I noticed early on that by a very wide margin my best interviews were the ones where I didn't really need (or sometimes even want) the job. The easy-to-fall-into mindset of supplicant, I-really-need-to-impress-this-person job hunter can read as desperation or lack of confidence or skill. If I go in instead with a "this is what I have to offer, this is how I think it can benefit you, also while we're here I need to learn more about your company so I can decide if you're going to be a good fit for me" attitude... those are the ones where I'm more likely to reject the offer than to not receive one.

You're not asking them for a favor, you're offering them something of value. So focus on how to demonstrate that value, instead of on "preparing for an interview". I do software product design, so my preparation generally consists of spending some time looking at their existing product, thinking though a list of things I'd change and why, maybe putting together a quick mockup -- even if it's completely the wrong approach, it gives them a taste of what I can do and relates it immediately to how I could do that for them; it gives both of us an immediate sense of how well we're going to work together, and it shortcuts right past all the usual boring recitation of the resume and answering of the gotcha questions. Generic portfolio pieces are okay for getting to the interview stage, but once you've gotten that far it's worth spending some time making it specific to the job you're applying for.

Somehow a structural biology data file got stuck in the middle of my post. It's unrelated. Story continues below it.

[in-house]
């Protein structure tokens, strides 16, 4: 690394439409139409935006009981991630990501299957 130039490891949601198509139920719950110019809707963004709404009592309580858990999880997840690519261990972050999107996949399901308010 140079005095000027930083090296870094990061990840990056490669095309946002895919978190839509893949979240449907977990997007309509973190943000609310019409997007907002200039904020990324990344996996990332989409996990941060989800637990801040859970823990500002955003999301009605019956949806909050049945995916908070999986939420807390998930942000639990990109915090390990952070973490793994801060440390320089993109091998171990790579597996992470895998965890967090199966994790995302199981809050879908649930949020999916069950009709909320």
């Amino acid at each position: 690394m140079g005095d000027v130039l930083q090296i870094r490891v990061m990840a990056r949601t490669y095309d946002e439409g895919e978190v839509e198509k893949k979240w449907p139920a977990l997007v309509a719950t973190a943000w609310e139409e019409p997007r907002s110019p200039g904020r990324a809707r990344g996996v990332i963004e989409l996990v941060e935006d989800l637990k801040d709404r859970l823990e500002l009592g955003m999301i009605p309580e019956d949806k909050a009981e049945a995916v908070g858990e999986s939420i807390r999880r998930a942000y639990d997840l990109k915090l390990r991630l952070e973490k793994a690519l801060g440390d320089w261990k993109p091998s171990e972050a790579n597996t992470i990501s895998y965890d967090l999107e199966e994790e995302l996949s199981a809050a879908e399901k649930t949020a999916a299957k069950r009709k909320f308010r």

Lastly -- this is stupid but it totally works -- use the word "we", not "you", when referring to the company. Like you're already part of the team. I know, dumb, right? Makes a huge difference though.

(It's also worth remembering that you can do nothing wrong and still not get the job; absent examples we have no way of knowing whether you'd benefit from coaching or if you've just had a run of bad luck.)
posted by ook at 10:10 AM on June 11, 2018 [8 favorites]

What is your unique selling proposition? What is special about YOU and why should they pick you over anybody else they may be interviewing? If you can't answer that confidently before going into the interview odds are the interviewer isn't going to figure it out for you. So figure that out, write it down if it helps, usually no more than 3 or 4 bullet points, and then keep referring back to those points in the interview anytime you can work them into the natural flow of the conversation. And don't just say "I'm good at X," have 2 or 3 examples to prove it.

It doesn't guarantee that they will hire you, because your USP may not be what they are looking for, but when that match does hit you'll be in a great position to get the offer.
posted by COD at 10:14 AM on June 11, 2018 [2 favorites]